"Further, the holders of shares of our redeemable Series A-1 Convertible Preferred Stock will be entitled to receive a preferential distribution of our assets prior to any distribution to our holders of common stock upon a liquidation, dissolution, winding up or other change in control transaction in which we sell all or substantially all our assets or merge or consolidate or otherwise combine with another company or entity. Upon the occurrence of a liquidation event, the holders of redeemable Series A-1 Convertible Preferred Stock will be entitled to receive the greater of:

  •     the value of the shares of redeemable Series A-1 Convertible Preferred Stock held by them determined by multiplying the closing sale price of our common stock on the Nasdaq SmallCap Market on the date of the liquidation event by the number of shares of common stock into which the preferred shares could be converted at the time of the liquidation event; or      
  •   up to $50,000,000, the aggregate purchase price paid by the investors in our October 2003 redeemable Series A Convertible Preferred Stock private placement, plus eight percent of that amount less the amount of any dividends paid to the preferred stockholders in the calendar year in which the liquidation event occurs.

"Depending on the amount of assets we have available for distribution to stockholders upon a liquidation event when shares of redeemable Series A-1 Convertible Preferred Stock remain outstanding, we may be required to distribute all such assets or a portion of such assets that exceeds the preferred stockholders’ pro rata ownership of our common stock assuming full conversion of their preferred shares into common stock, which could eliminate or limit the assets available for distribution to our common stockholders. Our potential obligation to pay to the law firms representing us in our efforts to establish our intellectual property rights a contingent fee of 20 percent of the proceeds we receive from a sale of our company, subject to certain limitations, could also contribute to eliminating or limiting the assets available for distribution to our common stockholders."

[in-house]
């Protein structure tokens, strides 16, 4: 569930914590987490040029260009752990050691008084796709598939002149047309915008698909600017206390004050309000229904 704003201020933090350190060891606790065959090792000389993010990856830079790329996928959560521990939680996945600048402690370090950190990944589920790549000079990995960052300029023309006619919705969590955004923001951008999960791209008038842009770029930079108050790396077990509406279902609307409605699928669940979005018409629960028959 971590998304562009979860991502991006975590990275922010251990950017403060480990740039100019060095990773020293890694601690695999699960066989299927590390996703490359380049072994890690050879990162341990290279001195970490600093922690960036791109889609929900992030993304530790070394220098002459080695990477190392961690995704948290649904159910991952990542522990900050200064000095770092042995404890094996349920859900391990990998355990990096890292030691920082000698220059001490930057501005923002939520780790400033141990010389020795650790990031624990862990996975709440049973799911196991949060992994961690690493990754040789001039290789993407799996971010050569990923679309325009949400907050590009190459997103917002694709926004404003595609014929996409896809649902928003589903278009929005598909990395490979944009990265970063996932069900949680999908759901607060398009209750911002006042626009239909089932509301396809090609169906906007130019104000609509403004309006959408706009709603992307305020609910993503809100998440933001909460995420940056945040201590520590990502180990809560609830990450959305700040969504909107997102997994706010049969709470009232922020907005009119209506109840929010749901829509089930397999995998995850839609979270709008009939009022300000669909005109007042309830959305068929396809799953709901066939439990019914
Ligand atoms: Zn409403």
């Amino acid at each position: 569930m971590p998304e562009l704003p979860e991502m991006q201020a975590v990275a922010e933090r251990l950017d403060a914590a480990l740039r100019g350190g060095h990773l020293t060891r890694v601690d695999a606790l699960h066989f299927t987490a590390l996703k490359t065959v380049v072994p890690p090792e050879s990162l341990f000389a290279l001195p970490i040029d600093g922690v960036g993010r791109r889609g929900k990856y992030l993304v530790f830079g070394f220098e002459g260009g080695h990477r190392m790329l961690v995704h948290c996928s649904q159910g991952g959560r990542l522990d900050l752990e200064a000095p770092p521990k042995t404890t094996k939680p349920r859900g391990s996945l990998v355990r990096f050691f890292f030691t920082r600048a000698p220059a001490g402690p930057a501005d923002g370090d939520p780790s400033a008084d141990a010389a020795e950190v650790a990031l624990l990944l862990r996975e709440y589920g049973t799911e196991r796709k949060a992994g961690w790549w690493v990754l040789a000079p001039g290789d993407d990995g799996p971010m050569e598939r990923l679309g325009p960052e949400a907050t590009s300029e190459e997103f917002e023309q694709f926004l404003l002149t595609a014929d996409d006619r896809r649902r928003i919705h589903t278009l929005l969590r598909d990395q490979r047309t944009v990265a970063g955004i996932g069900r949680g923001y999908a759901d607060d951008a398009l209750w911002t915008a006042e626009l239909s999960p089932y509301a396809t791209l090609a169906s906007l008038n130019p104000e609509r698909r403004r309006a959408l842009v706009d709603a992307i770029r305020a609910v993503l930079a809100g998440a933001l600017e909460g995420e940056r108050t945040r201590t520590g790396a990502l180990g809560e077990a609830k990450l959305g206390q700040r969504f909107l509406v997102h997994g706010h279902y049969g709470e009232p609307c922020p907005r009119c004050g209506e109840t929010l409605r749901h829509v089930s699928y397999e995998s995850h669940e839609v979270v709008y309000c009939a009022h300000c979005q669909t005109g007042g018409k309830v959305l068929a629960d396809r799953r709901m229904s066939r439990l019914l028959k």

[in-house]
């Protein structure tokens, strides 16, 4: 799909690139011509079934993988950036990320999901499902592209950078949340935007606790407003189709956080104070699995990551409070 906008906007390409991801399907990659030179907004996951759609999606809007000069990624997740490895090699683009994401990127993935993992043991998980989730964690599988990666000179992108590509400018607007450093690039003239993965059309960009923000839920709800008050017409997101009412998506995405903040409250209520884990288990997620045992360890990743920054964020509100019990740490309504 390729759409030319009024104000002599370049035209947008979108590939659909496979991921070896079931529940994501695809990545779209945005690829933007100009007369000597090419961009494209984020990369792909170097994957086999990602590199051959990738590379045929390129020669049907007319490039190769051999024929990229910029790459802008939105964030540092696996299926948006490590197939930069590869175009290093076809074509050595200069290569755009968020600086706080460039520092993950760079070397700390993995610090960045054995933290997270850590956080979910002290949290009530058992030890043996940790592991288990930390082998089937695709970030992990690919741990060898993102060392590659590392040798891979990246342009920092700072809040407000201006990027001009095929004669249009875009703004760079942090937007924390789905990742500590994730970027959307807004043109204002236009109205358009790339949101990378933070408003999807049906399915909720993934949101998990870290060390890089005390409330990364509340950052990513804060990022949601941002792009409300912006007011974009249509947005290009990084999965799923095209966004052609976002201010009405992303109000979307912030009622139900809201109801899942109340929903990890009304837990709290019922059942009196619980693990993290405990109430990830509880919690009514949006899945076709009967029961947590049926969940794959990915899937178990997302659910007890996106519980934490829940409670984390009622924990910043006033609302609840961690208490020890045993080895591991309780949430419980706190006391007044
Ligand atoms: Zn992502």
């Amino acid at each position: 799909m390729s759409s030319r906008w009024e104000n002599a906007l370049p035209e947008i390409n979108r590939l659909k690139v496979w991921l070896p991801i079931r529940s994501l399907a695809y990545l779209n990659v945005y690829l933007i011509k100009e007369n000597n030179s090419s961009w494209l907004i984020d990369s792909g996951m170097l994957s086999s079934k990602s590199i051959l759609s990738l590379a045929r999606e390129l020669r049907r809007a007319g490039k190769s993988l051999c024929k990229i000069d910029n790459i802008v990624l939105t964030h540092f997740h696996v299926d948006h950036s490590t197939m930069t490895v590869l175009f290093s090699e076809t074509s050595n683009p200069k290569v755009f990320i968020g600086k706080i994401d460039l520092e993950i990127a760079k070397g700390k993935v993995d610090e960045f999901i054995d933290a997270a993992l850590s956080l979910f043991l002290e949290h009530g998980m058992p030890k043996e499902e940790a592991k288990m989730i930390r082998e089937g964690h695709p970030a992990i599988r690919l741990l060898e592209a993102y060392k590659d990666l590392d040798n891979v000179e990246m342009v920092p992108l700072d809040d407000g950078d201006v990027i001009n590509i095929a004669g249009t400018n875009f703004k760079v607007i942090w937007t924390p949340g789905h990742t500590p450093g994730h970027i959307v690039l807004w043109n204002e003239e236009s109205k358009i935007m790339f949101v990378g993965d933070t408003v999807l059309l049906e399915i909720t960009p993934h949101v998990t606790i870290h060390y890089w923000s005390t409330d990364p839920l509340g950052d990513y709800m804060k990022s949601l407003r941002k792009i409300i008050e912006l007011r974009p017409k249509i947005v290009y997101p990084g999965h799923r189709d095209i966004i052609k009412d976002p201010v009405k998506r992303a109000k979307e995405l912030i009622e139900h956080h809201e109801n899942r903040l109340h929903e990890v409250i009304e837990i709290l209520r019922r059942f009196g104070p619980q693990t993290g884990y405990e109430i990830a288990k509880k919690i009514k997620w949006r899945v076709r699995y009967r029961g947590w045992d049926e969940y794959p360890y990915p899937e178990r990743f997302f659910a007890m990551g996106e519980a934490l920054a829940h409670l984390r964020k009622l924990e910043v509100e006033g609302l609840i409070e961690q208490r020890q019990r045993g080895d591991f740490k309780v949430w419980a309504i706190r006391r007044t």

Comparing this quarter with the corresponding quarter of 2003, SCO spent $350,000 investing in "non-marketable securities" in 2003, presumably some kind of investment. They neither bought nor sold any regular stock, which would constitute "available-for-sale securities," I'm told.

In Q1 of 2004, the picture changes radically. No investment in non-marketables, but $4 million spent buying stock, and $1.3 million cash realized selling stock. A net cash drain. It raises the question, what stock was SCO buying and selling that quarter? Remember this is for Q1/04, *before* the buyback.


It's good to keep clear that their definition of SCOsource includes monies from licenses for UNIX products and services, not just IP compliance licenses. Widespread reports that they realized $20,000 this last quarter from IP compliance licenses are probably accurate, because they had no UNIX license money this quarter, that we know of. The BBC, for example, reported the $20,000 as IP compliance license money: "By contrast SCO has only won $20,000 in licence payments for its disputed intellectual property." We all did, because Robert Bench in the teleconference said that was what it was:

"Our first-quarter revenue was $11.4 million, primarily attributed to our UNIX products and services. Revenue from our SCOsource division relating to compliance licenses was $20,000. Our SCOsource initiatives are continuing as planned, and we expect SCOsource related revenue will gain traction this quarter and continue to increase momentum in future quarters."

But when you look at the 10Q, you notice that the way they define SCOsource, it also means money from Unix licenses, such as the payments from MS and Sun:

"The Company’s SCOsource licensing revenue to date has been generated from license agreements to utilize the Company’s UNIX source code as well as from intellectual property compliance licenses.  The Company recognizes revenue from SCOsource licensing agreements when a signed contract exists, the fee is fixed and determinable, collection of the receivable is probable and delivery has occurred.  If the payment terms extend beyond the Company’s normal payment terms, revenue is recognized as the payments are received."